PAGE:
By INU Staff
INU - Amnesty International said on Wednesday that Iran would be breaking international law if it goes ahead with the execution of those arrested during the economic crisis in Iran.
The human rights group expressed “alarm” over the arrests and stressed that executions for non-violent offences are “in direct breach of international law”.
An Amnesty spokesperson said: “Amnesty International is alarmed at the judiciary’s announcement that it has charged individuals arrested in relation to the country’s economy and currency crisis with ‘corruption on earth’ (efsad-e fel arz), which incurs the death penalty. This would be in direct breach of international law, which restricts the use of the death penalty to only the ‘most serious crimes’ — those involving intentional killing. Amnesty International’s research has shown that basic fair trial guarantees are absent in death penalty cases in Iran.”
Iranian officials announced last weekend that at least 29 people have been arrested and charged with “economic disruption”, a charge that carries the death penalty in Iran.
This is part of the Regime’s plan to deflect blame over its worsening economic situation, which saw the rial plunge to a record low of 120,000 rials to the dollar this week, and has sparked major protests across the country. The mullahs blamed unnamed “enemies” for the crisis and announced dozens of arrests.
Harvard scholar and Iranian affairs expert Dr. Majid Rafizadeh explained that these arrests are nothing more than a PR exercise for the mullahs. Their aim is to look like they are tackling corruption, when really they would not do anything of the sort. The corruption runs right to the top in Iran and tackling it would be akin to cutting off their own heads, so instead they blame shadowy figures and crack down on the people of Iran.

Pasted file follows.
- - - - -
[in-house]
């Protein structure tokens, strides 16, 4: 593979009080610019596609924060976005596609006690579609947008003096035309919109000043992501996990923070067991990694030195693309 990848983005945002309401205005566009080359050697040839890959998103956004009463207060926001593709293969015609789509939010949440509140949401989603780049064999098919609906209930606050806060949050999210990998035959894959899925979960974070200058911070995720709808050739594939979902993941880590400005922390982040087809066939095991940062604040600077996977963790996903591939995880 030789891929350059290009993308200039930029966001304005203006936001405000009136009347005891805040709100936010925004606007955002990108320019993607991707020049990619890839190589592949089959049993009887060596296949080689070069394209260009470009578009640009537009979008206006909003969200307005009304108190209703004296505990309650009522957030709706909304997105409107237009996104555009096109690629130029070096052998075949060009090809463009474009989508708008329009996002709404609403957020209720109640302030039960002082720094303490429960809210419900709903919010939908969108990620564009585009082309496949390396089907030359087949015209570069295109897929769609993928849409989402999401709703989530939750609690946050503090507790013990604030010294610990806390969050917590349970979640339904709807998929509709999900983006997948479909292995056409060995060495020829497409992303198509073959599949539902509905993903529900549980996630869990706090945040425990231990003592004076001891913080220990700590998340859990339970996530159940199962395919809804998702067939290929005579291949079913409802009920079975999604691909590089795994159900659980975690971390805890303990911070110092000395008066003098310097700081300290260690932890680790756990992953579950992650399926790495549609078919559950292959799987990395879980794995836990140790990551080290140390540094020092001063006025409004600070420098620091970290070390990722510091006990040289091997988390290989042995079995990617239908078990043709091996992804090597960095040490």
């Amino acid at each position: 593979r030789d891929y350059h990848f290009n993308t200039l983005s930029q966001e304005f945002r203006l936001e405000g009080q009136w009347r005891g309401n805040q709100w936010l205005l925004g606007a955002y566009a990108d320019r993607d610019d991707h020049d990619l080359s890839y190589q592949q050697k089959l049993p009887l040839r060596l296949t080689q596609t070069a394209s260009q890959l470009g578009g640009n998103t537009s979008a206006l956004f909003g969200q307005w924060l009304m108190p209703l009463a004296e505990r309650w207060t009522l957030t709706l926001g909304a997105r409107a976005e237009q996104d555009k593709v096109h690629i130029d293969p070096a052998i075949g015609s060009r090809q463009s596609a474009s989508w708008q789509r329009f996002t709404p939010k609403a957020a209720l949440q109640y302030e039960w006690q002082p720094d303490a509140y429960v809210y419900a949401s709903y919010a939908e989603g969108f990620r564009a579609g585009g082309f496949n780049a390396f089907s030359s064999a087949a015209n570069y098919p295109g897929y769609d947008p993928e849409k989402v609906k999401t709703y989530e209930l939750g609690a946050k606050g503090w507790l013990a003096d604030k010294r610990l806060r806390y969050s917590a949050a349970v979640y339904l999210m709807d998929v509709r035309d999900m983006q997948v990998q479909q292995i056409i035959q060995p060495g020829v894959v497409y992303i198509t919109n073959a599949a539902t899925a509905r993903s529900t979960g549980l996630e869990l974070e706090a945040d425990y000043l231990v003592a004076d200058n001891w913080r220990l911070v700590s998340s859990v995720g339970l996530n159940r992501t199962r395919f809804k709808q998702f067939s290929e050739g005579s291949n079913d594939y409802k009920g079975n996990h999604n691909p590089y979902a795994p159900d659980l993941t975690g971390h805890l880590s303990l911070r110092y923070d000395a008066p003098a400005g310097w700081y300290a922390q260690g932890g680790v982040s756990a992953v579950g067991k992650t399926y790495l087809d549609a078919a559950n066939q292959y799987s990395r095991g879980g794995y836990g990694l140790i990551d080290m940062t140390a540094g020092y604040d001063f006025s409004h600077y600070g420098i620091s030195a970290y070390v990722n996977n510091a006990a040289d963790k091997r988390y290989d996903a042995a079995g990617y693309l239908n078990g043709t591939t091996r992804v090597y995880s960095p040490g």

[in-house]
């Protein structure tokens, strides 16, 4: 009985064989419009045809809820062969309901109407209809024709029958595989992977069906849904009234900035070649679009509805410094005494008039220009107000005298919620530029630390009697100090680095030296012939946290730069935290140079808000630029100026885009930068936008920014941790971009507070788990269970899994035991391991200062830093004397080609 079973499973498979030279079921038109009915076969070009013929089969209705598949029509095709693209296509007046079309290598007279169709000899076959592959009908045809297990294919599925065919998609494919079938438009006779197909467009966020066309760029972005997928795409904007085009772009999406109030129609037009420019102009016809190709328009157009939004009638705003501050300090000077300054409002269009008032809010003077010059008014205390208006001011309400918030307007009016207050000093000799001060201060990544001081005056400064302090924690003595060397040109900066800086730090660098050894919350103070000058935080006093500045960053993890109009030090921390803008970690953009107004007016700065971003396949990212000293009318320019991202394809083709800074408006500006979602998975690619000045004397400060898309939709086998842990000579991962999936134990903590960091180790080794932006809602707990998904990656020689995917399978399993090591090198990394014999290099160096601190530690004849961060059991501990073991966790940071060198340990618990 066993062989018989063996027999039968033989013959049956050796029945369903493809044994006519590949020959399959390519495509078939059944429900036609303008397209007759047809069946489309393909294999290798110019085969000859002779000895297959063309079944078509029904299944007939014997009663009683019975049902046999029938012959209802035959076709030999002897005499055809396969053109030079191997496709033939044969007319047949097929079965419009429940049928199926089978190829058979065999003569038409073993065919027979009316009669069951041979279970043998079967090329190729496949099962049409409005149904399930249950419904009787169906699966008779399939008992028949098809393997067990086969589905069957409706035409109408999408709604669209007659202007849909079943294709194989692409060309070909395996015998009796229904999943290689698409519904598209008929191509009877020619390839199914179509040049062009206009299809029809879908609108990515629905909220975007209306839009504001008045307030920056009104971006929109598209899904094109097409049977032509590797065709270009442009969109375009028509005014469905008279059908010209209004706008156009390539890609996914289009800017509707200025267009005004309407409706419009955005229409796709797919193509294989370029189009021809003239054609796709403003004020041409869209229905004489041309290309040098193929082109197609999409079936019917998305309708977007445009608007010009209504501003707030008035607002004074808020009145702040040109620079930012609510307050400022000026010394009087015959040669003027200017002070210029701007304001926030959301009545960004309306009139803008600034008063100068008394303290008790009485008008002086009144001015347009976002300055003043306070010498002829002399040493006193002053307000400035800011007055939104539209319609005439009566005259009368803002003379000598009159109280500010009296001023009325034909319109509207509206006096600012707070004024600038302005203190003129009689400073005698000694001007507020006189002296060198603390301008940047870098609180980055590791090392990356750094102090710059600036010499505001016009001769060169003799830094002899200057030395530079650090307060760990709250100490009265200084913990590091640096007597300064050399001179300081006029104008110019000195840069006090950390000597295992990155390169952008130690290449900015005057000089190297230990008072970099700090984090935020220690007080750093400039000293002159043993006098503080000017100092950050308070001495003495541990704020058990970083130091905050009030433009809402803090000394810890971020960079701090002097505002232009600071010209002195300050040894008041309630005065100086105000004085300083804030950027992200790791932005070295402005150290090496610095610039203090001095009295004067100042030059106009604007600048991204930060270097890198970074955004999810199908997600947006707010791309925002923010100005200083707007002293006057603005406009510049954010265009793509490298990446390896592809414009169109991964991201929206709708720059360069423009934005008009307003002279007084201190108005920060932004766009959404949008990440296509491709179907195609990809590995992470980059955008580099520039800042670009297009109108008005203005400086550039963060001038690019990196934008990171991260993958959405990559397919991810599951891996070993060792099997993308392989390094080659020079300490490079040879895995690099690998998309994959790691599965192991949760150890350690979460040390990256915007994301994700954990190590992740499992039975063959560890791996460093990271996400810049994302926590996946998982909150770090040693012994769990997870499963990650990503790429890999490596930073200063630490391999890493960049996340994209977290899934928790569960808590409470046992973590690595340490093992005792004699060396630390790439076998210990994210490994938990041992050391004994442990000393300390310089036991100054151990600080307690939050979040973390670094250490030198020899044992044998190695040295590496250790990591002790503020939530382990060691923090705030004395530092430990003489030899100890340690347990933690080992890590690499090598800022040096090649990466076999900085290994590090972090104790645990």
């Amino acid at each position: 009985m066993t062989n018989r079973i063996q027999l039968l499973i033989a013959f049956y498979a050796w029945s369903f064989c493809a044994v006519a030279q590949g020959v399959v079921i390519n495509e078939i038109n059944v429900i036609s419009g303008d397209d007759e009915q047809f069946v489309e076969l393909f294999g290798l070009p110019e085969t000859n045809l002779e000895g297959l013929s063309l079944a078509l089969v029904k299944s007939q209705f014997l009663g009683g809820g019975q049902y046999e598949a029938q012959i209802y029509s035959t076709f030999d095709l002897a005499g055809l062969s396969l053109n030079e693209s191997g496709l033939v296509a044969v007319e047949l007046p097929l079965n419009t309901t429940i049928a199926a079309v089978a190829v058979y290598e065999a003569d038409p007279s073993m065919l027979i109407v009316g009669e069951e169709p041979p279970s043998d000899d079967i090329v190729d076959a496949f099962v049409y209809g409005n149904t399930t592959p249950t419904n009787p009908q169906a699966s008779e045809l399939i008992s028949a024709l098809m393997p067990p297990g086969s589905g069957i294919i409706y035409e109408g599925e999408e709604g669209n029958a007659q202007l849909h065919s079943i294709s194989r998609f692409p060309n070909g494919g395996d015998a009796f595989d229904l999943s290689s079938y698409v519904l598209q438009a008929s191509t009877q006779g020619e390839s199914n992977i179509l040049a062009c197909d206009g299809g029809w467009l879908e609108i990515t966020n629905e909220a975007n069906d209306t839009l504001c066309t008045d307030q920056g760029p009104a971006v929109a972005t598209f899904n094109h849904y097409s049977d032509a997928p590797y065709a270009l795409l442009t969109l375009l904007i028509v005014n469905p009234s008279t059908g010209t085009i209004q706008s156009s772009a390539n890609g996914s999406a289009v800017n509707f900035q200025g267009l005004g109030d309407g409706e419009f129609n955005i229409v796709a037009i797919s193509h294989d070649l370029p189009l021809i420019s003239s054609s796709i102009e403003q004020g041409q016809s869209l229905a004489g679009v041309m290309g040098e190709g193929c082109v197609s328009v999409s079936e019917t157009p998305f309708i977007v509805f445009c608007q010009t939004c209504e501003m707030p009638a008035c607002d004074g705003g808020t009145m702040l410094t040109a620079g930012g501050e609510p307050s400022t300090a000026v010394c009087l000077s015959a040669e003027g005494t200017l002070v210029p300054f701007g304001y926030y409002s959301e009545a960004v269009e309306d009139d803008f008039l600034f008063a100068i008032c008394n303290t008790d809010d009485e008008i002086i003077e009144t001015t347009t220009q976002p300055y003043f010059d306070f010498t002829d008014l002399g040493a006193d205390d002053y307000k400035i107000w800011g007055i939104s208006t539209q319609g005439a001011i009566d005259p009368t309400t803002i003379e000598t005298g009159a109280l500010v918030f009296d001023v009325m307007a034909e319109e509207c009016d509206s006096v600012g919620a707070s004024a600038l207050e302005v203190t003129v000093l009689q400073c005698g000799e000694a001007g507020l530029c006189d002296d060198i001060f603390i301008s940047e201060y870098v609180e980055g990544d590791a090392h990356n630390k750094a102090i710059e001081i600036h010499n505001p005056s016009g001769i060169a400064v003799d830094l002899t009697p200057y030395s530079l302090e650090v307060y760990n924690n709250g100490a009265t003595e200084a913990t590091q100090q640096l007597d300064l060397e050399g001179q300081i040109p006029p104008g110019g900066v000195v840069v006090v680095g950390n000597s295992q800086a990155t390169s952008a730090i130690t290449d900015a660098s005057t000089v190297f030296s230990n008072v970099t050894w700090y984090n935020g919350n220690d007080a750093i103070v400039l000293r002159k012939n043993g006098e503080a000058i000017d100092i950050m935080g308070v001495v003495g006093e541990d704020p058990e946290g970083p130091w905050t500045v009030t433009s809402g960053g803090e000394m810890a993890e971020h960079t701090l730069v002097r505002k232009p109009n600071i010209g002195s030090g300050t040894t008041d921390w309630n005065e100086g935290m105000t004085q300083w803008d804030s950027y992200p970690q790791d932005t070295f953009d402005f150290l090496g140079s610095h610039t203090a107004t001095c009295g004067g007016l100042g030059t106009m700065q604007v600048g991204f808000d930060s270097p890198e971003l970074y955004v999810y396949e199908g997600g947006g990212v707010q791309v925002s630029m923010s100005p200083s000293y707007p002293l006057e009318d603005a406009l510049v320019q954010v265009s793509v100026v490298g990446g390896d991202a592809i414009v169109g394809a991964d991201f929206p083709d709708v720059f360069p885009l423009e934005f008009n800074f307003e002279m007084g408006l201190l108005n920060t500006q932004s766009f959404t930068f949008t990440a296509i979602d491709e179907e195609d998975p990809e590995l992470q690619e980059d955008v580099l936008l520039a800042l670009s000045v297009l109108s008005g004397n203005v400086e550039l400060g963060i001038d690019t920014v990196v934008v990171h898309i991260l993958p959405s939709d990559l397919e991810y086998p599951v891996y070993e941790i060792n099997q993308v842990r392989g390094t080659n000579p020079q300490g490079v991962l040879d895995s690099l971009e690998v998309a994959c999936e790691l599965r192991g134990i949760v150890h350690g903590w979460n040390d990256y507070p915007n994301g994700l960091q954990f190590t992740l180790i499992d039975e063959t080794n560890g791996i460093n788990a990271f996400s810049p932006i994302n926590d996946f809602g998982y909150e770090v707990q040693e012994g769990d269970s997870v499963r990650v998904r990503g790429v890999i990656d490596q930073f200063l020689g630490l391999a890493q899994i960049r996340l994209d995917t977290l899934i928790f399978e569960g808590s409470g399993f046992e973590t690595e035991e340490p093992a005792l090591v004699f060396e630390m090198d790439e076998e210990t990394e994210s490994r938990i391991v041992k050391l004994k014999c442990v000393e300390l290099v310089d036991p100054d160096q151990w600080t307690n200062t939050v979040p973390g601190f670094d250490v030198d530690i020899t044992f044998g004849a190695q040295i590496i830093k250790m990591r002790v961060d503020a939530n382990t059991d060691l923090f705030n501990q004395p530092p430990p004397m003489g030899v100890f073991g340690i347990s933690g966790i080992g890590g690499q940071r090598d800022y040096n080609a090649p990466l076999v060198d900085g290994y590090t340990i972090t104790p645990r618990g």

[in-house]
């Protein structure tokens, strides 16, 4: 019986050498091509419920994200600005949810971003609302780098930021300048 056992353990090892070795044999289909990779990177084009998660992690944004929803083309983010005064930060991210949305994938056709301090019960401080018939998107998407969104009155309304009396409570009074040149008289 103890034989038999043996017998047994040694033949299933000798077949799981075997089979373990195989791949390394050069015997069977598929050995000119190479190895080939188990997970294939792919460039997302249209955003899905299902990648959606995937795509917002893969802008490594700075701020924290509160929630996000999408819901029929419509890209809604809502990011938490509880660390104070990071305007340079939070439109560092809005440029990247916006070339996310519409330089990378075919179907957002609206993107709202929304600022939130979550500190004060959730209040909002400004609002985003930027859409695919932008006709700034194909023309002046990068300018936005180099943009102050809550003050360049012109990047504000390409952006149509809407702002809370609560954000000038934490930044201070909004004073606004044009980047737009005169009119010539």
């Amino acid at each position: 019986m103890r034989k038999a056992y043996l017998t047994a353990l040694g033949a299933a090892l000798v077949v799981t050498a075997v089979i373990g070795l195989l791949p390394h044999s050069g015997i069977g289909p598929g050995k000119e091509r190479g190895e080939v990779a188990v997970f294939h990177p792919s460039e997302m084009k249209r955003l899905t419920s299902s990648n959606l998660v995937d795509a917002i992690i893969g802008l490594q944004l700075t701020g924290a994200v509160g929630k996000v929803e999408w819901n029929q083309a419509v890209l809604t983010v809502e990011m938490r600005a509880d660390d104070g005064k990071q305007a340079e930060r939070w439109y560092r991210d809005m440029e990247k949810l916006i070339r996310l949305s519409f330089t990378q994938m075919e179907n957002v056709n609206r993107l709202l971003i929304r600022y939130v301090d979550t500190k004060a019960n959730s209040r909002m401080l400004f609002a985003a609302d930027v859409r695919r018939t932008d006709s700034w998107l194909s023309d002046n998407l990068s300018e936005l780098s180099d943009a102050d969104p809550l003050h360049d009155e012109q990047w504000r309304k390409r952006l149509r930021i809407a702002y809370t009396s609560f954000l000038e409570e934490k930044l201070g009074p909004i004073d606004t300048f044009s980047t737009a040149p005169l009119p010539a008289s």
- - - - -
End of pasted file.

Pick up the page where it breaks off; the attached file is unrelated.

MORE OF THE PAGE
Rafizadeh said: “The protests in Isfahan are significant because they highlight people’s ongoing and growing outrage and frustration with the theocratic establishment, as the economy is in shambles. Despite the regime’s crackdown, people continue to take to streets as they can’t make ends meet.”
Indeed, thousands of Iranians have taken to the streets this week in protest at the economy and all of the other problems caused by the Regime, demanding that the mullahs stop their meddling in the affairs of neighbouring countries in the region.
Videos of the protests showed people chanting: “No to Gaza, no to Lebanon, my soul is Iran’s redemption.”
They are not backing down and will continue to fight for regime change.